The US Surveillance Court Hasn't Turned Down an NSA Request This Decade
It has been four years since the FISC court turned down a government request to conduct surveillance.
The National Security Operations Center. Image: NSA
Last year, the federal government asked the Foreign Intelligence Surveillance Court for the authority to conduct electronic surveillance 1,588 times. Guess how many were turned down? Not a single one.
According to a letter sent from Peter Kadzik of the Department of Justice to Vice President Joe Biden and a host of important lawmakers (Sens. Harry Reid, Mitch McConnell, and Dianne Feinstein, Congressmen Mike Rogers, John Boehner, and a few others), the FISC never turned down a government request to conduct electronic surveillance and only made modifications in 34 of the 1,588 applications. Even if those modifications were substantial, that’s a shocking statistic.
Or, maybe it shouldn’t be. In 2012, FISC didn’t turn down any of the 1,789 government applications to conduct electronic surveillance, either. Same with 2011, and 2010. The last time it turned down an application was 2009, when it denied one.
Of course, much of what happens on the FISC court is completely secret, so we’ll likely never know what the modifications were. It was only last year that we actually saw a FISC court order, when Glenn Greenwald obtained a copy of one that ordered Verizon to turn over millions’ of customers metadata.
The stats contained in Wednesday’s letter means that the FISC is either rubber stamping essentially any government request to conduct surveillance, or the federal government is just really really good at determining when it needs to conduct surveillance on foreign enemies.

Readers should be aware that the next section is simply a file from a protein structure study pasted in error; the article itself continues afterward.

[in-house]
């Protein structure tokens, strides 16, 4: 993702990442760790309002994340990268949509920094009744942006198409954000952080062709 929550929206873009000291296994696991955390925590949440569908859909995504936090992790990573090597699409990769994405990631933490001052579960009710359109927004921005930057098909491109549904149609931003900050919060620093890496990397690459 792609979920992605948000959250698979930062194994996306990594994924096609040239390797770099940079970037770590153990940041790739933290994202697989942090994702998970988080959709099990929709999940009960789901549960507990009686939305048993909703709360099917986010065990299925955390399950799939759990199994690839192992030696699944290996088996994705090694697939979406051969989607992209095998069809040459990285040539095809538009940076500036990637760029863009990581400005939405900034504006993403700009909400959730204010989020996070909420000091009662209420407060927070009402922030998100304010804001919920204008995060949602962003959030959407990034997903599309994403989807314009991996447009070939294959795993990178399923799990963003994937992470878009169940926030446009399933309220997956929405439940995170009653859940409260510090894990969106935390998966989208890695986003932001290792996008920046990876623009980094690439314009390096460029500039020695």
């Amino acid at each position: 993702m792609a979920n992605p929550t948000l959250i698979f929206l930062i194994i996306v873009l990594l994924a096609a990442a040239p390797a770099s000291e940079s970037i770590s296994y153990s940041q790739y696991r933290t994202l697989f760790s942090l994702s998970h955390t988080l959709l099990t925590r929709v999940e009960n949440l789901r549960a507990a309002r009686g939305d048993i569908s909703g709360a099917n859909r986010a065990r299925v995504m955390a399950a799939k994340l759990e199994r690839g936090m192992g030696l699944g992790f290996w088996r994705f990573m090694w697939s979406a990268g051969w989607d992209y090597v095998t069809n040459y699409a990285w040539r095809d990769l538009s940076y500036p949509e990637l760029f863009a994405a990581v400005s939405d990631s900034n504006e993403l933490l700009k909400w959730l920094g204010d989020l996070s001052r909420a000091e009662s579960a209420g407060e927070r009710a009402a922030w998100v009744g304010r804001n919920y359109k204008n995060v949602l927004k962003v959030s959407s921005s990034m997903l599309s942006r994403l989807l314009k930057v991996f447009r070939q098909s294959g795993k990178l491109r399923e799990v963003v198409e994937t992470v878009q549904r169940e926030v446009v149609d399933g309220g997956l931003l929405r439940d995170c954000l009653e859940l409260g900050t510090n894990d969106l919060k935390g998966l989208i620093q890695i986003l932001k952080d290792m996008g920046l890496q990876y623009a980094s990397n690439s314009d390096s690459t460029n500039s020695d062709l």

I’d bet on the former, especially considering what we’ve learned about how the secret court works. Essentially, it was set up to allow the government to conduct surveillance on foreign entities under the Foreign Intelligence Surveillance Act of 1978, hence the name of the thing. With the Edward Snowden leaks, we’ve learned that surveillance is happening on a much broader scale than that original act intended, and that the definition of “foreign” can be finessed in such a way to include American citizens.
The lack of transparency in the whole process is one of the most frustrating things about government surveillance, says Amie Stepanovich, a lawyer at the civil liberties group Access. The FISC sent 34 applications back to the federal government for modification, but we have no idea why they asked or what was changed.
"These reports were intended to give a window into the surveillance practices, but they contain little useful information, such as the number of people who are targeted by surveillance or have their personal information incidentally collected. And, while there is information that is legally required to be made public, there is no real limit on what information could be made available. Despite this, the ‘most transparent administration’ has taken no steps to supplement what information is contained in this report, which could create new norms and standards for reporting in future administrations," she wrote to me in an email. "More than any other single reform, we need to act now to mandate greater transparency into government surveillance operations in order to guarantee that the public stays informed and able to participate in a meaningful conversation about human rights and the limits of government power."